Certain scenarios may trigger the application of more than one exemption, so the European Banking Authority has said that the limit of five transactions needs to be calculated not on the basis of all transactions where the exemption could have been applied, but on the basis of transactions where the particular exemption was applied. So the use of the card to pay £2.50 at an unattended parking machine should not count towards your five contactless or low-value transactions.

Both the industry and regulatory standards proceed on the basis that there is only one set of credentials issued per card (it’s hard enough for consumers to remember one PIN etc per card, let alone multiple PINs for different uses of the card!). Neither the industry EMV standard nor the regulatory SCA standard dictates distinct security credentials for different uses of the card.

Just as the industry standard that requires the entry of the PIN from time to time, the regulatory standard merely provides that an issuer may allow the use of the card without those credentials in seven scenarios, the contactless scenario being one. It would make no sense to consider the SCA requirements in the context of the contactless feature on its own, and it is worth noting that the Advocate General does not contend that the use of a payment card in each of the other scenarios benefiting from an exemption from SCA also constitutes a “payment instrument” in its own right.

The Advocate General also believes that making the contactless feature a distinct payment instrument is also justified by the need for users of NFC-enabled cards to receive “enhanced protection” and to promote fair and transparent competition between the issuers of such cards. However, PSD2 already addresses these points insofar as any payment service provider who fails to apply SCA (unless the issuer has applied an exemption) will be liable for any resulting unauthorised transaction, and could face enforcement action (now delayed to 14 September 2021)).

It is also important to recognise that contactless use of a payment card still represents the use of the card to “initiate a payment order” and PSD2 therefore requires the resulting transactions to be treated in the same way as other transactions initiated by the card (subject to the ‘liability shift’ and potential enforcement action related to any failure to use the credentials where the issuer requires). This is consistent with recital 68:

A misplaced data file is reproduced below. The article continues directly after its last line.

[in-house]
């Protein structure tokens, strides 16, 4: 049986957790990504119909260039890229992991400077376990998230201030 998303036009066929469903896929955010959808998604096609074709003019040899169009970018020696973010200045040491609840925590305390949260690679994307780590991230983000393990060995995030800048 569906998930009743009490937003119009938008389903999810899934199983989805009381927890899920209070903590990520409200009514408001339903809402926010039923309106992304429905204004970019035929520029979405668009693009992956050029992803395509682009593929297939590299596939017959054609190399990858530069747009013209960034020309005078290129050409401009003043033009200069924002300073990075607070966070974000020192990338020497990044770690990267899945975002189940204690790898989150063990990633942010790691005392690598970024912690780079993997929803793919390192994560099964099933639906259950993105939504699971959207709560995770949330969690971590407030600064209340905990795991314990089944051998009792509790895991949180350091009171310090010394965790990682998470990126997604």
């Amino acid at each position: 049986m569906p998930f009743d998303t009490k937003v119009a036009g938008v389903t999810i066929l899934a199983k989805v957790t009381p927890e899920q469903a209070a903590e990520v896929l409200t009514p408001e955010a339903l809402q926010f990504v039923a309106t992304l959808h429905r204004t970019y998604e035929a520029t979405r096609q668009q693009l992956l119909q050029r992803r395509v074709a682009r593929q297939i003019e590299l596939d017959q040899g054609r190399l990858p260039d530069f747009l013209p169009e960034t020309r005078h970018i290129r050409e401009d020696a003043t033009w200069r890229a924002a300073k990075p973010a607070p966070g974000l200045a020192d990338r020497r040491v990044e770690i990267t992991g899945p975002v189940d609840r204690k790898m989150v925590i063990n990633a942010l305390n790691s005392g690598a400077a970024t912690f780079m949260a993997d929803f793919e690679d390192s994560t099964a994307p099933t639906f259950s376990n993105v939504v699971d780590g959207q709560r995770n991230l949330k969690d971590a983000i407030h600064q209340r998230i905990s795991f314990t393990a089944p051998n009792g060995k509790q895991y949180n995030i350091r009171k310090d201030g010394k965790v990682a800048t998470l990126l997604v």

The use of a card or card-based payment instrument for making a payment often triggers the generation of a message confirming availability of funds and two resulting payment transactions. The first transaction takes place between the issuer and the merchant’s account servicing payment service provider, while the second, usually a direct debit, takes place between the payer’s account servicing payment service provider and the issuer. Both transactions should be treated in the same way as any other equivalent transactions.

This is also consistent with the need for ‘technological neutrality’, which the Advocate General has ironically said somehow requires the separate treatment of the contactless feature. The fact that a debit card and credit card can also reside on the same multi-functional card does not alter the fact that the card itself is still the single payment instrument in each use-case, with the one set of security credentials.

Finally, the terms “card” and “card-based payment instrument” are used interchangeably in the recitals to PSD2, while the term “card-based” is generally used in the operative provisions and refers to any payment instrument/transaction involving a payment card. The only exception is that the expression “execution of payment transactions through a payment card or a similar device” is included among the activities that constitute a regulated “payment service”. So, if the AG were correct in holding that the contactless element of a payment card constitutes a separate payment instrument distinct from the card, then it would follow that executing the related payment transactions is not a regulated activity because they are not executed “through a payment card”… This would be confusing for PSPs and a very unfortunately outcome for consumers.

In Part II, Simon looks at whether a contactless payment is anonymous and whether the days of the unilateral change clauses are coming to an end. Read it here

This article has been adapted from a series of posts originally published on Simon’s blog, The Fine Print.

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Simon Deane-Johns, Consultant Solicitor, Keystone Law and Chair of the SCL Advisory Board